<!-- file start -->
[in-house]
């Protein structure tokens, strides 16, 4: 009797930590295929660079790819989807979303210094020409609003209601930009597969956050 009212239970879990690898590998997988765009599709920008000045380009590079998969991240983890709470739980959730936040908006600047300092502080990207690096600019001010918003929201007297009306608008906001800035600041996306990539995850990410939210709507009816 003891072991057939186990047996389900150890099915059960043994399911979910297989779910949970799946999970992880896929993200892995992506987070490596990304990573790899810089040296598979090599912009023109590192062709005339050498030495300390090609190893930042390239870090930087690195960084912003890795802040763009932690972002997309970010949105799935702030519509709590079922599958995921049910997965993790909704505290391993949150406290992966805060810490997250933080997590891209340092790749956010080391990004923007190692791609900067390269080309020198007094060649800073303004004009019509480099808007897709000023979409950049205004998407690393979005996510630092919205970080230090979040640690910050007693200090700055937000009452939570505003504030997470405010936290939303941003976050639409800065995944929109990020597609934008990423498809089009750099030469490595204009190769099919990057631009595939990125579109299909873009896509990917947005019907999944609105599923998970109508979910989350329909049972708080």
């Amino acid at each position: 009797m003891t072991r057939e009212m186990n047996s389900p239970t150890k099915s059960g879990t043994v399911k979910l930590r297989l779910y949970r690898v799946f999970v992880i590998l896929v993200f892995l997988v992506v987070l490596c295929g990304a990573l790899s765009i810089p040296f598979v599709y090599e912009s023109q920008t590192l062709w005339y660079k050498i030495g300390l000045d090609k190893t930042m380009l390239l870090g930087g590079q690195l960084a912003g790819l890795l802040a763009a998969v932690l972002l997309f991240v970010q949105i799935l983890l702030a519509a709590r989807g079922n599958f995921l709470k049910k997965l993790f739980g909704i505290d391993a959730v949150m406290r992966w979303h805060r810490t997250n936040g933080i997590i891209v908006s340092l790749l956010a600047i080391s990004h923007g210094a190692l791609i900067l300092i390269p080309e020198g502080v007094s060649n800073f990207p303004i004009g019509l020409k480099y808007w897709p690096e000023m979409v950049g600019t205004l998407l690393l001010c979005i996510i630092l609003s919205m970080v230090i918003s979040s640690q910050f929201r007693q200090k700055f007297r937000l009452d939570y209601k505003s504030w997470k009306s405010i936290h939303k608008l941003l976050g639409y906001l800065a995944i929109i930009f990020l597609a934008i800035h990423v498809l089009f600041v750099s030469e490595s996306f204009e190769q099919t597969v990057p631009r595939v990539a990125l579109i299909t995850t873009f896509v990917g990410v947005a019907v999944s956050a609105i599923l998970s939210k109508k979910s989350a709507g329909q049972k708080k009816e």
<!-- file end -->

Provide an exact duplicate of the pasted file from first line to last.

[in-house]
């Protein structure tokens, strides 16, 4: 009797930590295929660079790819989807979303210094020409609003209601930009597969956050 009212239970879990690898590998997988765009599709920008000045380009590079998969991240983890709470739980959730936040908006600047300092502080990207690096600019001010918003929201007297009306608008906001800035600041996306990539995850990410939210709507009816 003891072991057939186990047996389900150890099915059960043994399911979910297989779910949970799946999970992880896929993200892995992506987070490596990304990573790899810089040296598979090599912009023109590192062709005339050498030495300390090609190893930042390239870090930087690195960084912003890795802040763009932690972002997309970010949105799935702030519509709590079922599958995921049910997965993790909704505290391993949150406290992966805060810490997250933080997590891209340092790749956010080391990004923007190692791609900067390269080309020198007094060649800073303004004009019509480099808007897709000023979409950049205004998407690393979005996510630092919205970080230090979040640690910050007693200090700055937000009452939570505003504030997470405010936290939303941003976050639409800065995944929109990020597609934008990423498809089009750099030469490595204009190769099919990057631009595939990125579109299909873009896509990917947005019907999944609105599923998970109508979910989350329909049972708080």
């Amino acid at each position: 009797m003891t072991r057939e009212m186990n047996s389900p239970t150890k099915s059960g879990t043994v399911k979910l930590r297989l779910y949970r690898v799946f999970v992880i590998l896929v993200f892995l997988v992506v987070l490596c295929g990304a990573l790899s765009i810089p040296f598979v599709y090599e912009s023109q920008t590192l062709w005339y660079k050498i030495g300390l000045d090609k190893t930042m380009l390239l870090g930087g590079q690195l960084a912003g790819l890795l802040a763009a998969v932690l972002l997309f991240v970010q949105i799935l983890l702030a519509a709590r989807g079922n599958f995921l709470k049910k997965l993790f739980g909704i505290d391993a959730v949150m406290r992966w979303h805060r810490t997250n936040g933080i997590i891209v908006s340092l790749l956010a600047i080391s990004h923007g210094a190692l791609i900067l300092i390269p080309e020198g502080v007094s060649n800073f990207p303004i004009g019509l020409k480099y808007w897709p690096e000023m979409v950049g600019t205004l998407l690393l001010c979005i996510i630092l609003s919205m970080v230090i918003s979040s640690q910050f929201r007693q200090k700055f007297r937000l009452d939570y209601k505003s504030w997470k009306s405010i936290h939303k608008l941003l976050g639409y906001l800065a995944i929109i930009f990020l597609a934008i800035h990423v498809l089009f600041v750099s030469e490595s996306f204009e190769q099919t597969v990057p631009r595939v990539a990125l579109i299909t995850t873009f896509v990917g990410v947005a019907v999944s956050a609105i599923l998970s939210k109508k979910s989350a709507g329909q049972k708080k009816e």